The Many Faces of South Africa’s King of Reggae – Lucky Dube!
LUCKY DUBE – RESPECT (Aug. 3, 1964 – Oct. 18, 2007)
A Tribute – Gone But Never Forgotten
Words and Photos by Lee Abel
“Bob Marley said,
‘How long shall they kill our prophets
while we stand aside and look’
But little did he know
that eventually the enemy will stand aside and look
while we slash and kill our own brothers
knowing that already they are the victims of the situation”
Delivered by his grandmother on a farm near the small mining town of Ermelo on August 3, 1964, he was not given a name. He was not expected to live. But like every other challenge, save one, that was to follow in his 43 years, he refused to be a victim. The Apartheid system in South Africa provided little opportunity for proper health care, quality education, or employment. Its rigid laws cruelly dictated the movements of black families and individuals. Furthermore, his father had a liquor habit and abandoned the family before he was born. His mother Sarah left shortly after to seek domestic work in Johannesburg, hoping to send money back, rarely able to. He stayed behind in a mud hut, cared for by his beloved grandmother who nourished him, body and soul.
Spragga Benz’s Son, Carlton Grant, Jr., Killed by Kingston Police
Article and Photo by Brittany Somerset
Sept. 5, 2008 Kingston, Jamaica – A source in Jamaica, who spoke on the condition of anonymity, spoke exclusively to Brittany Somerset about the tragic, untimely demise of 17-year-old Carlton “Carlie” Grant, Jr, son of Reggae veteran Spragga Benz, who was allegedly murdered by police in downtown Kingston, late in the evening on August 23, 2008.
It’s reported that at approximately 11:50 p.m., Carlie and a friend were leaving a video game rental store on the corner of Church and East Queen St. The friend begins, “Carlie was stopped on his bicycle while coming from the store with a teenage friend. Police stopped him and told him to get off his bike, and he obeyed. He identified himself. He said, ‘I’m Spragga Benz’s son.’ The police smirked as if in disbelief. They did not think Spragga’s son would be in the ghetto, but he was visiting family. The police fired one shot into the air, and told them to run. Carlie’s friend took off running. Carlie stayed where he was, with his hands in the air. One of the policemen whispered something to a second officer, and the officer then shot him at point blank range in the face. They executed him. All reports of Carlie having a gun, firing at police, or running, are completely false. Carlie stayed at the scene, and declared himself. After they shot him once in the face, and when he collapsed to the ground, he was shot a second time. This was murder.” Continue reading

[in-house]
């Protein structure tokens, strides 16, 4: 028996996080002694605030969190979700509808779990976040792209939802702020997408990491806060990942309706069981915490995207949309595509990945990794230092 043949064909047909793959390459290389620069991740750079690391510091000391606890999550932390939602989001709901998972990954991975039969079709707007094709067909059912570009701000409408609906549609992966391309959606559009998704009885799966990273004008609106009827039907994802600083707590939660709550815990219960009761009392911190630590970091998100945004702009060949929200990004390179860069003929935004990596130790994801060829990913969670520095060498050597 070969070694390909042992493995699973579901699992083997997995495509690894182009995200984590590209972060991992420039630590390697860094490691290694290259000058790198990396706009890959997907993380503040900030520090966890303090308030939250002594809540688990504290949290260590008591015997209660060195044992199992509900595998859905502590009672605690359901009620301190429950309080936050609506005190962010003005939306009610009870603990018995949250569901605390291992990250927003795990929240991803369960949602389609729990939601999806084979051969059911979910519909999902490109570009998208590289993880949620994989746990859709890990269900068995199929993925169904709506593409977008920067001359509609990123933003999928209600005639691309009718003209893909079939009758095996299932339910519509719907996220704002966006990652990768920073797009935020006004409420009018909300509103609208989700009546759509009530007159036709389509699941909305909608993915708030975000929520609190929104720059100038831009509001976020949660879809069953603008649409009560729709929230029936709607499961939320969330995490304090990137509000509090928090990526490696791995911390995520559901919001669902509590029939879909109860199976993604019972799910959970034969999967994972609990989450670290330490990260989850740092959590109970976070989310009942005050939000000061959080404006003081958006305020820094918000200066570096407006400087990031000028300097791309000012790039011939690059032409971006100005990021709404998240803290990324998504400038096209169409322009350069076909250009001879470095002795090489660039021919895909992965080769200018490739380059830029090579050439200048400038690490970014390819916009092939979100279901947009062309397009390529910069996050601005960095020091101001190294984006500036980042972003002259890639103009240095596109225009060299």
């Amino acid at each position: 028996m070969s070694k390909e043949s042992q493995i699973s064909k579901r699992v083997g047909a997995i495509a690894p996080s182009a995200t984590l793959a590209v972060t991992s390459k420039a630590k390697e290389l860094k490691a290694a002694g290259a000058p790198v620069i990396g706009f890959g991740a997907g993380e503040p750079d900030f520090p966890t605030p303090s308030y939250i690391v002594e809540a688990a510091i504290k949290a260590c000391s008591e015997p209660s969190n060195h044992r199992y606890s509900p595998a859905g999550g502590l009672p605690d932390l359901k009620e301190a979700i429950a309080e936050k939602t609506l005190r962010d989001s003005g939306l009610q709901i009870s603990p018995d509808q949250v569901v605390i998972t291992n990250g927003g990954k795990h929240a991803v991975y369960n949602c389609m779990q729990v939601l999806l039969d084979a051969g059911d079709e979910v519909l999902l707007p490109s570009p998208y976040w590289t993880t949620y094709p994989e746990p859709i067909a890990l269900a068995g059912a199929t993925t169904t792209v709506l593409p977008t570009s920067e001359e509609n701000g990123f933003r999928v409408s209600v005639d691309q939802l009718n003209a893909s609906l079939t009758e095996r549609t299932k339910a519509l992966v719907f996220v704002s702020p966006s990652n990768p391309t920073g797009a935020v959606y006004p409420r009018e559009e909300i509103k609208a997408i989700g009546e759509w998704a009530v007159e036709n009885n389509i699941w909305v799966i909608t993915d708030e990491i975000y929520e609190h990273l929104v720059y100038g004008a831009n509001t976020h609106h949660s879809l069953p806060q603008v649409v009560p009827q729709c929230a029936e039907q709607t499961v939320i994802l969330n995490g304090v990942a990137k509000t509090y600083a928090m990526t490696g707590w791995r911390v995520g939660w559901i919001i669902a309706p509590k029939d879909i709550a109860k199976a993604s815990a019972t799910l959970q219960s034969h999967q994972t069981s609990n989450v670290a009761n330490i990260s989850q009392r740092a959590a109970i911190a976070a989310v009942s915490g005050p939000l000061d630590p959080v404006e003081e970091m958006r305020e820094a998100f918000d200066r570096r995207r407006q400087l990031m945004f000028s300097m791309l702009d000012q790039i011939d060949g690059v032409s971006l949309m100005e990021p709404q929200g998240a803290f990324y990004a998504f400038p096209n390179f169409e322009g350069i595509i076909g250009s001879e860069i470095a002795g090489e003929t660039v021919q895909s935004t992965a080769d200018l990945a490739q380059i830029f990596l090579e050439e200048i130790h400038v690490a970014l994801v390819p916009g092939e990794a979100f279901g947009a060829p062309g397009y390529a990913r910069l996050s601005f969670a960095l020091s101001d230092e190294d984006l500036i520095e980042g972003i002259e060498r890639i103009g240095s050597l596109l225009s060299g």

Junior Reid and Michael Rose: Veteran Vocalists Blend Genres and Eras
By Angus Taylor
August 29, 2008 – London, England – A sparsely attended Forum in Kentish Town witnessed two veterans who have fought to stay current in an ever-changing reggae market. Former Black Uhuru singers Michael Rose and Junior Reid faced a tough assignment in a one-third capacity crowd wearied by an afternoon at the sound systems of Notting Hill, but their steely professionalism and refusal to let nostalgia rule made this a select gathering to remember.
Despite being announced with little fanfare, Dawn Penn and the Righttrak Band dutifully warmed up the place; building to her smash hit “No No No.” Roots artist Iqula followed with a fiery set featuring an electric cello while clenching a red gold and green flag in his fist, exiting to the first hearty cheers.
Michael Rose and the Dubline Band took no chances making their entrance, starting with stripped down renditions of “Party Next Door,” “Sponji Reggae” and “I Love King Selassie,” furnished by tinkling piano and hard, reverberated snares. Continue reading
Sly and Robbie, along with Cherine Anderson and the Taxi Gang, opened for Slightly Stoopid, and Pepper, Aug. 30, 2008, Boca Raton, Florida Photos M. Peggy Quattro
SLY and ROBBIE: Reggae Disciples Standing up for Reggae
Words & Photos by M. Peggy Quattro
August 30, 2008 – Miami, Florida – With careers spanning more than 30 years and hundreds of thousands of recorded tracks, SLY and ROBBIE – aka the Riddim Twins – are still standing up for Reggae. Equal partners in the studio or on the stage, these world-renown artists, performers, and producers represent Reggae to the fullest. Fueled by, what Robbie calls “God power,” this ageless duo is having a seriously fun time doing it.
I caught up with Sly and Robbie, long-time friends and colleagues, after their rousing performance with Reggae Rock Dubsters Simply Stoopid, Internet sensations hailing from southern California, and Hawaii’s popular threesome, Pepper. Continue reading